World Travel Awards honours Maldives with top Indian Ocean prizes | News

first_img– Advertisement – OlderNew ONS figures reveal collapse of UK tourism sector Maldives enjoyed a strong showing in the hospitality sector. Conrad Maldives Rangali Island, home to the world’s first underwater villa, lifted the title of ‘Indian Ocean’s Leading Hotel’, while Vakkaru Maldives, with its unique take on luxury, picked up ‘Indian Ocean’s Leading Resort’, and Kurumba Maldives won ‘Indian Ocean’s Leading Family Resort’.New arrival on the region’s luxury hospitality scene, Emerald Maldives Resort & Spa, was voted ‘Indian Ocean’s Leading New Resort’. Hilton Seychelles Northolme Resort & Spa claimed ‘Indian Ocean’s Leading Villa Resort’ and Andilana Beach Resort, Madagascar declared ‘Indian Ocean’s Leading Beach Resort’.- Advertisement – Winners include Maldives, which cemented its reputation as the definitive secluded sanctuary to win ‘Indian Ocean’s Leading Destination’, ‘Indian Ocean’s Leading Beach Destination’ and ‘Indian Ocean’s Leading Dive Destination’. Meanwhile the lush forests, wild waterfalls, unique wildlife and palm-fringed beaches of Mauritius helped it lift ‘Indian Ocean’s Leading Adventure Tourism Destination’ and ‘Indian Ocean’s Leading Honeymoon Destination’. The mystical island of Madagascar was named ‘Indian Ocean’s Leading Green Destination’, whilst Reunion Island was heralded ‘Indian Ocean’s Leading Nature Destination’.- Advertisement –center_img In the aviation sector, Air Seychelles lifted ‘Indian Ocean’s Leading Airline’, while ‘Indian Ocean’s Leading Airport’ went to Sir Seewoosagur Ramgoolam International Airport, Mauritius.The results follow a year-long search for the world’s top travel, tourism and hospitality brands. Votes were cast by travel industry professionals and the public, with the nominee gaining the most votes in a category named as the winner.Graham Cooke, founder, World Travel Awards, said: “Our winners represent the very best of the Indian Ocean’s travel and tourism sector and my congratulations to each of them. “They have all demonstrated remarkable resilience in a year of unprecedented challenges.”He added: “The World Travel Awards 2020 programme received a record number of votes cast by the public. “This shows that the appetite for travel and tourism has never been stronger and bodes well for the industry’s future as the global recovery begins.”Other winners include Constance Hotels & Resorts (‘Indian Ocean’s Leading Hotel Brand); Cunard (‘Indian Ocean’s Leading Cruise Line’); Simply Maldives Holidays (‘Indian Ocean’s Leading Travel Agency’); The St. Regis Maldives Vommuli Resort (‘Indian Ocean’s Leading Luxury Resort’); Seychelles Travel (‘Indian Ocean’s Leading Tour Operator’); and Hey Hey Maldives (‘Indian Ocean’s Leading Luxury Tour Operator’).More InformationFor a full list of winners, head over the official website.World Travel Awards was established in 1993 to acknowledge, reward and celebrate excellence across all sectors of the tourism industry.Today, the World Travel Awards brand is recognised globally as the ultimate hallmark of quality, with winners setting the benchmark to which all others aspire.Each year, World Travel Awards covers the globe with a series of regional gala ceremonies staged to recognise and celebrate individual and collective success within each key geographical region.For more information about World Travel Awards, take a look here. World Travel Awards has unveiled its Indian Ocean 2020 winners to coincide with its inaugural Indian Ocean Winners Day.The global initiative to recognise and reward excellence in travel and tourism will also reveal its global title holders later this month during the Grand Final. – Advertisement –last_img read more

Patients with colon cancers on the right side have worse survival rates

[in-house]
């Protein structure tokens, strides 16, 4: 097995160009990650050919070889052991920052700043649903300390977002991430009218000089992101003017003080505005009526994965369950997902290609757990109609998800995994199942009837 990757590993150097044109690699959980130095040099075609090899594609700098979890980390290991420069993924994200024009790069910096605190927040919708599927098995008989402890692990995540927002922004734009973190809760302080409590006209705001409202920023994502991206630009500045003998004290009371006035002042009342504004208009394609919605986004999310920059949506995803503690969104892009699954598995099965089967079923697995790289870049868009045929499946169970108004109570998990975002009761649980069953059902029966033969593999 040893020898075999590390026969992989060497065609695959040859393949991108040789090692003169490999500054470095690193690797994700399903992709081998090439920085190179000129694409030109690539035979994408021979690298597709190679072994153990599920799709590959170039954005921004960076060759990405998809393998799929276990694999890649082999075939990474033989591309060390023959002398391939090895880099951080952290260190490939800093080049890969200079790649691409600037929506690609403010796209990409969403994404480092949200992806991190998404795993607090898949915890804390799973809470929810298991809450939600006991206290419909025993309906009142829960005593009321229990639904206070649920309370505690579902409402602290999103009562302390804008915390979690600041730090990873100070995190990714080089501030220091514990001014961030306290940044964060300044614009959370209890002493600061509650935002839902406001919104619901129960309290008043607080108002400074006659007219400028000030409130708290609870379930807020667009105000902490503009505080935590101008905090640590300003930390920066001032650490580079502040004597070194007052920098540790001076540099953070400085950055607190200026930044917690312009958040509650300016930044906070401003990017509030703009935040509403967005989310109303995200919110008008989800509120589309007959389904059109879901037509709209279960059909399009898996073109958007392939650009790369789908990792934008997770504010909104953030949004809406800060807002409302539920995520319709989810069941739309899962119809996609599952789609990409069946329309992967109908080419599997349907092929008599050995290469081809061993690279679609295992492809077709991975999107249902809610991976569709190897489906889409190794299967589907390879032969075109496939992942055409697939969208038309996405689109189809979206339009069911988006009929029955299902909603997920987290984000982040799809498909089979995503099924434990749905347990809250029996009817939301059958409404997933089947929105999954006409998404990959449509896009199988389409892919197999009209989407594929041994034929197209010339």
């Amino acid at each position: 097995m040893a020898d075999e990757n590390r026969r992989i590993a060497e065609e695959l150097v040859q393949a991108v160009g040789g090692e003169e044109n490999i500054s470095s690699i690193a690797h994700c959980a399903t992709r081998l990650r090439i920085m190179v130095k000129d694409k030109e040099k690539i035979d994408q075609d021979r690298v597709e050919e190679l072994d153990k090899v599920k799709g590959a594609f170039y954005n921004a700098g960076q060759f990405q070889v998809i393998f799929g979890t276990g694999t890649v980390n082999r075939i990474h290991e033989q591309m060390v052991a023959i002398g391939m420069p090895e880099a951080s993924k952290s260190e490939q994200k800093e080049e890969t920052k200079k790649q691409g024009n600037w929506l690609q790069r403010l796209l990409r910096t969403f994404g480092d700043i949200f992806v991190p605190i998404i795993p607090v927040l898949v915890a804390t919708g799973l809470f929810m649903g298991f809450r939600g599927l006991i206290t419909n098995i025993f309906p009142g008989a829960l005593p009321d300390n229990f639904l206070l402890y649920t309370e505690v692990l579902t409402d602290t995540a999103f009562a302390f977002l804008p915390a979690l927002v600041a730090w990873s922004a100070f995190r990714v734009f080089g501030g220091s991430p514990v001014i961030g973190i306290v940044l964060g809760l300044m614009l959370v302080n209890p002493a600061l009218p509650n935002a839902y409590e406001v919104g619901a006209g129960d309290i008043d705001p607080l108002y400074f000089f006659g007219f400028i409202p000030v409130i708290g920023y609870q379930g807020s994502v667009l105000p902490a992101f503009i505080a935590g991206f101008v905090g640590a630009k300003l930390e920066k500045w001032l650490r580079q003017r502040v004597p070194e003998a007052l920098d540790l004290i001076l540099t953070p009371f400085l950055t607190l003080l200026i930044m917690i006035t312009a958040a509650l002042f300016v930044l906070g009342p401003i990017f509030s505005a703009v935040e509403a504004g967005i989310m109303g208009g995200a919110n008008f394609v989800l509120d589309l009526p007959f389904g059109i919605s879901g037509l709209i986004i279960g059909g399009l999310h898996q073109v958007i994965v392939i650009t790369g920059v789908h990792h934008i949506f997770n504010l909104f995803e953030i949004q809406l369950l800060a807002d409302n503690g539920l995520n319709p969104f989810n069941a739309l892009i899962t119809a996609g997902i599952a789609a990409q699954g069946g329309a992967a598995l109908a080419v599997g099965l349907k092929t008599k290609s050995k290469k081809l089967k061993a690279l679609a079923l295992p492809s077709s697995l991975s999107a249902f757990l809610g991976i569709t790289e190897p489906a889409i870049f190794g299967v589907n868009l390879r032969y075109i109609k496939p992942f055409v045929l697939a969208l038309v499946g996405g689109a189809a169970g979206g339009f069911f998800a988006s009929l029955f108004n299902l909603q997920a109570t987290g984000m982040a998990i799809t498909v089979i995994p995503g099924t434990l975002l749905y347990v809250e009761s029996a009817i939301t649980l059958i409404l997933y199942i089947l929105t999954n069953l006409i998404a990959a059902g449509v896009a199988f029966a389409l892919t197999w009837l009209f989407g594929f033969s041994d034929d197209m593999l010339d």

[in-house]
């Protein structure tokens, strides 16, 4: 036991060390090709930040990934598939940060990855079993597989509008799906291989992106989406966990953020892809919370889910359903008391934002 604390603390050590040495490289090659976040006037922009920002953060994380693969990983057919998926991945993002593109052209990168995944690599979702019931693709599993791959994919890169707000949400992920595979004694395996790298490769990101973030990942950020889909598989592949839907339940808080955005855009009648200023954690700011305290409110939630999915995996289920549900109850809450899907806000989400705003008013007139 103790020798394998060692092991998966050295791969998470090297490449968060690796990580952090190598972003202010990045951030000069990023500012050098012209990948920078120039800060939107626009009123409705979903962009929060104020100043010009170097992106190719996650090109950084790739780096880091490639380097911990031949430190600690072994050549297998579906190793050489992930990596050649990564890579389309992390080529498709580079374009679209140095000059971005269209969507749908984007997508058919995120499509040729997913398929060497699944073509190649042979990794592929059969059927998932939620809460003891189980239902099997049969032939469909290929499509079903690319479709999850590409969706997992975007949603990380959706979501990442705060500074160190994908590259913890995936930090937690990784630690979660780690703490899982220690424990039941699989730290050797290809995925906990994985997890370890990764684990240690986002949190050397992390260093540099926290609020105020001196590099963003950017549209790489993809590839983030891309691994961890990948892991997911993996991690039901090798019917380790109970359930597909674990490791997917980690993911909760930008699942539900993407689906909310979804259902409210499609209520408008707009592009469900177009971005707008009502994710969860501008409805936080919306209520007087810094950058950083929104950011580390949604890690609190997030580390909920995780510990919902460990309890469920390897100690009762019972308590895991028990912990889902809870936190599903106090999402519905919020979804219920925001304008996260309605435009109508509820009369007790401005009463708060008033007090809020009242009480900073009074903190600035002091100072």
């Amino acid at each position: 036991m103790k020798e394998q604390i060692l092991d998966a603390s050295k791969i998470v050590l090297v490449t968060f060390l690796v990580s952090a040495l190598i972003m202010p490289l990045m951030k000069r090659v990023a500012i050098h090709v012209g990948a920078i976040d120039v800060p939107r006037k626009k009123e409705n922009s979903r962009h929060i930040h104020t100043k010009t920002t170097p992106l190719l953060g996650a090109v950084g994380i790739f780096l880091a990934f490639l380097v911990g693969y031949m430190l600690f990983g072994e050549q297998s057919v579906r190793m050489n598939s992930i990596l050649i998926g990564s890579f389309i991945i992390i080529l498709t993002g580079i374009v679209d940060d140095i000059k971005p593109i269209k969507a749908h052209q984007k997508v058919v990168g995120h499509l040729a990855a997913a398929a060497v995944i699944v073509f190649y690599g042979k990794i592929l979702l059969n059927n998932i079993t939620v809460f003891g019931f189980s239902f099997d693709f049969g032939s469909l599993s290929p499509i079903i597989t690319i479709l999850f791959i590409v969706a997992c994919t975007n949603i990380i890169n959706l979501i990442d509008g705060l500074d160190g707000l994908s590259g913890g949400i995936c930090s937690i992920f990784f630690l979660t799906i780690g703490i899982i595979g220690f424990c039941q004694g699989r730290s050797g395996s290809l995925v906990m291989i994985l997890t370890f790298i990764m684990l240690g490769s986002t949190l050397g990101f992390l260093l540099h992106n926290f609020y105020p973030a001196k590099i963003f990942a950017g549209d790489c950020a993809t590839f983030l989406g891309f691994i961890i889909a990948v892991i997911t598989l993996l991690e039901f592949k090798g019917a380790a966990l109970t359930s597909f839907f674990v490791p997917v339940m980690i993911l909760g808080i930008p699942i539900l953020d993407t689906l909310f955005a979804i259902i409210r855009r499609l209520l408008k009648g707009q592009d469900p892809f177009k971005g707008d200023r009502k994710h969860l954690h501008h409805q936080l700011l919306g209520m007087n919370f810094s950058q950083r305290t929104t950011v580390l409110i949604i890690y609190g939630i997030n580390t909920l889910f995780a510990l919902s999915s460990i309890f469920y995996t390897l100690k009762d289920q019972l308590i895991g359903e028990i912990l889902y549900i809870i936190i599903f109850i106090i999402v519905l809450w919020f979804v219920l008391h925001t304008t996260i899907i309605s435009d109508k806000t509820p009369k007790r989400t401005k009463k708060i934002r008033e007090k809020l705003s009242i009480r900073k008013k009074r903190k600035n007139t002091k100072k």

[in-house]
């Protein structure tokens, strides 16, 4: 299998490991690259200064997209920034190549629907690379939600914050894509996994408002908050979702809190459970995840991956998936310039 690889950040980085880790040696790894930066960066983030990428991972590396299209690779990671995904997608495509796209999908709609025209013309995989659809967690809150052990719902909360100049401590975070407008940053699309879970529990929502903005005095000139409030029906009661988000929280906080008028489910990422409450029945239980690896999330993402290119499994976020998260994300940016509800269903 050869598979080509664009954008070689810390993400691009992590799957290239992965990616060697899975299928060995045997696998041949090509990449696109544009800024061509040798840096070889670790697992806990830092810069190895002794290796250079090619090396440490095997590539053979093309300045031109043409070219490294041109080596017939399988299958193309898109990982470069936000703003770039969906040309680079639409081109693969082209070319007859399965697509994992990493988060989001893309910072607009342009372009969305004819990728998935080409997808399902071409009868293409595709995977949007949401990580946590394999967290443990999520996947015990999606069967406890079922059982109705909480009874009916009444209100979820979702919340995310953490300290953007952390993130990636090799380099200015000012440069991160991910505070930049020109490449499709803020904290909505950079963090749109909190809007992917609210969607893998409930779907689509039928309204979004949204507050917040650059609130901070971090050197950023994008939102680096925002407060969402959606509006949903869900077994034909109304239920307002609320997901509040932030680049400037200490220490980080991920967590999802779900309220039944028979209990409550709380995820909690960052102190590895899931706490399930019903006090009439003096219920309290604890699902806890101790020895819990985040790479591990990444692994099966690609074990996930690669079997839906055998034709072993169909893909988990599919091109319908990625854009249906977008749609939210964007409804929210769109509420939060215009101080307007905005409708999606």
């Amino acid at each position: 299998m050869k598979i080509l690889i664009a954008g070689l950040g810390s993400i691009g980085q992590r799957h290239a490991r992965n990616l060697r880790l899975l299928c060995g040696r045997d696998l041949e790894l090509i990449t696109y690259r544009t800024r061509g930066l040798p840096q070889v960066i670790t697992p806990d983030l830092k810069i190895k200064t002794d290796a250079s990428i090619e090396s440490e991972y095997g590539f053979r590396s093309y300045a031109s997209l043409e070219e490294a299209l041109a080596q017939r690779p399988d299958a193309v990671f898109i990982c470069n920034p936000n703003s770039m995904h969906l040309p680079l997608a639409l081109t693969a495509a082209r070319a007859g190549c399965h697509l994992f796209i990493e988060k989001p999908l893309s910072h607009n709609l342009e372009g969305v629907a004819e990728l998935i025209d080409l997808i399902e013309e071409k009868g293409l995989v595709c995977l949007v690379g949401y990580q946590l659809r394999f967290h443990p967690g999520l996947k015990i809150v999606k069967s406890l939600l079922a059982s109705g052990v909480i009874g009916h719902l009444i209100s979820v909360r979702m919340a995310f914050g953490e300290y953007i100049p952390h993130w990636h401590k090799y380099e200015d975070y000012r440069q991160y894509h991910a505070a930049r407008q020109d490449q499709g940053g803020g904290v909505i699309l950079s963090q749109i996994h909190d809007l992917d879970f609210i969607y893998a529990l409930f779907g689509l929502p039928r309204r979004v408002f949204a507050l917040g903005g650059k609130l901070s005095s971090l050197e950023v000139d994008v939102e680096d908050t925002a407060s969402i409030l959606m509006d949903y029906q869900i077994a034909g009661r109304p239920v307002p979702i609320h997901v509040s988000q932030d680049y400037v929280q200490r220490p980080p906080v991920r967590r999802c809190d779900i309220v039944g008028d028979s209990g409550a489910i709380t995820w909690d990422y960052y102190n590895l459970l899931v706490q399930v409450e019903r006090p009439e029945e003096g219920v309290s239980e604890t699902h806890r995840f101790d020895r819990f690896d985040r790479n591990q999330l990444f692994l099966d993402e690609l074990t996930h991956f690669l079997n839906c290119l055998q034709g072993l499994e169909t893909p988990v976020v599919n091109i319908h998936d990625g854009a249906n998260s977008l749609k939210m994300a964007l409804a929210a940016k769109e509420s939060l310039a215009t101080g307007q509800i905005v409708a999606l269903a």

first_imgJul 24 2018Patients with colorectal cancer tumors on the right side may have poorer five-year survival rates than those whose tumors are located on the left side. However, a new large-scale retrospective study is the first to demonstrate a potential improvement of these outcomes. Study results show that nearly doubling the benchmark number of lymph nodes removed during operations for right-sided colon cancers improves the survival rate for these patients, according to researchers who presented these findings at the 2018 American College of Surgeons (ACS) Quality and Safety Conference.Several studies in recent years have shown that patients with colon cancers on the right side have worse short- and long-term survival rates than those with left-sided tumors regardless of the stage of the disease at diagnosis or the nature of treatment. Additional studies have begun to re-examine the surgical management of patients with right-sided colon cancer.For years the consensus among professional surgical and cancer treatment societies has held that, at a minimum, 12 lymph nodes should be removed and analyzed to determine the prognosis and treatment of patients with colon cancer on either side. The ACS Commission on Cancer (CoC) has identified this standard as a quality performance indicator for surgical treatment. As presented at the ACS conference, these study results are the first to link improved survival with a harvest of more than 20 lymph nodes in the treatment of right-sided cancer.Investigators from Florida Hospital, Orlando, and McGill University Health Centre, Montreal, Quebec, collected information from the National Cancer Database (NCDB) about patients who underwent surgical removal of the colon for non-metastatic colon adenocarcinoma between 2004 and 2014. After adjusting for patient and disease characteristics as well as the type of systemic treatment, researchers grouped data by tumor location. Of a total of approximately 505,000 patients whose records were entered into the NCDB, 273,200 had right-sided tumors.Overall five-year survival for this group of patients with right-sided tumors was 66 percent for stage II disease and 56 percent for stage III cancer. In comparison, survival rates were 70 percent and 60 percent for patients with left-sided stage II and III cancers. Among patients with right-sided cancer, the survival rate improved by approximately 20 percent when 22 or more lymph nodes were harvested during patients’ operations.Findings from the study suggest that colorectal surgeons may want to take extra steps to improve lymph node harvest for patients with right-sided disease. Colorectal surgeons from Florida Hospital and McGill University Health Centre are using near-infrared fluorescent scanning to map the lymph node drainage basins around tumors to potentially better identify lymph node metastases.Related StoriesBacteria in the birth canal linked to lower risk of ovarian cancerNew protein target for deadly ovarian cancerUsing machine learning algorithm to accurately diagnose breast cancer”We’re injecting tumors with indocyanine green dye so we can find suspicious lymph nodes. During surgical resection, we’re specifically targeting those extra nodes to get better staging,” said study author Lawrence Lee, MD, PhD, a colorectal surgeon and PhD in epidemiology at McGill University Health Centre.The study also may prompt surgeons to begin reexamining the type of operations they perform on patients with right-sided colorectal tumors.”Lymph node harvest is related to the extent of the surgical resection. If removal of more lymph nodes improves survival of patients with right-sided cancer, these patients may need a more extensive resection than is considered to be standard for them,” Dr. Lee said.Operations currently differ for left- and right-sided colon cancers. The standard procedure for patients with left-sided cancers involves high central vascular ligation (CVL) of major blood vessels up near the aorta. CVL is not usually done for patients with right-sided cancers because the abdominal anatomy and vascular networks are complicated and operating around them increases operative time and the risk of complications.Surgical teams in Asia and Europe have recently reported on small, single-center studies of laparoscopic or robotic extended right-sided resections with CVL that did not increase operative time or complication rate and improved short- and long-term outcomes.”The kinds of vascular ligations that are required to get a greater nodal harvest on the right side mean the surgeon is dissecting around really big blood vessels. It’s a larger resection overall on that side, and the more vasculature that’s involved, the higher the risk for anastomotic breakdown and injury to these blood vessel. So surgeons may not want to do more resection on right-sided colon cancers,” said Dr. Lee.A multicenter, randomized prospective study is required to establish the value of an extended resection and CVL on the right side. As Dr. Lee acknowledged, “We don’t know the answer to the risk/reward ratio, but our study shows there’s enough of a difference in survival with greater surgical resection that we need a better understanding of the way we’re operating on the right side.” Source:https://www.facs.orglast_img read more